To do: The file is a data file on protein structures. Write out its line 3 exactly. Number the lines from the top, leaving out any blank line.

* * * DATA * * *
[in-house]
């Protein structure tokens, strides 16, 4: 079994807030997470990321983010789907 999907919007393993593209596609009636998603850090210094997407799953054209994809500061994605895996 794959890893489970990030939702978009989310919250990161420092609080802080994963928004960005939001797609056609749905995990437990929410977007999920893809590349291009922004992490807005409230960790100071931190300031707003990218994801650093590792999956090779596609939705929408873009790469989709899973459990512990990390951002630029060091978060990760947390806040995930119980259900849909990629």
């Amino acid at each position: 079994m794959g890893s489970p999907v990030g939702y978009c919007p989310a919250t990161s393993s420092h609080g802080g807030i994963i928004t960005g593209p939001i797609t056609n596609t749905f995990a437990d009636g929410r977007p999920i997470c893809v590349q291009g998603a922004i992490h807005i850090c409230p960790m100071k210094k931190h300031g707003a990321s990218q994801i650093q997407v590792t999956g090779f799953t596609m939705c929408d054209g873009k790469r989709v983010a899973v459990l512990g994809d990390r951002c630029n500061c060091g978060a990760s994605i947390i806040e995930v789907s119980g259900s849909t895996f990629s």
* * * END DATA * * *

């Amino acid at each position: 079994m794959g890893s489970p999907v990030g939702y978009c919007p989310a919250t990161s393993s420092h609080g802080g807030i994963i928004t960005g593209p939001i797609t056609n596609t749905f995990a437990d009636g929410r977007p999920i997470c893809v590349q291009g998603a922004i992490h807005i850090c409230p960790m100071k210094k931190h300031g707003a990321s990218q994801i650093q997407v590792t999956g090779f799953t596609m939705c929408d054209g873009k790469r989709v983010a899973v459990l512990g994809d990390r951002c630029n500061c060091g978060a990760s994605i947390i806040e995930v789907s119980g259900s849909t895996f990629s």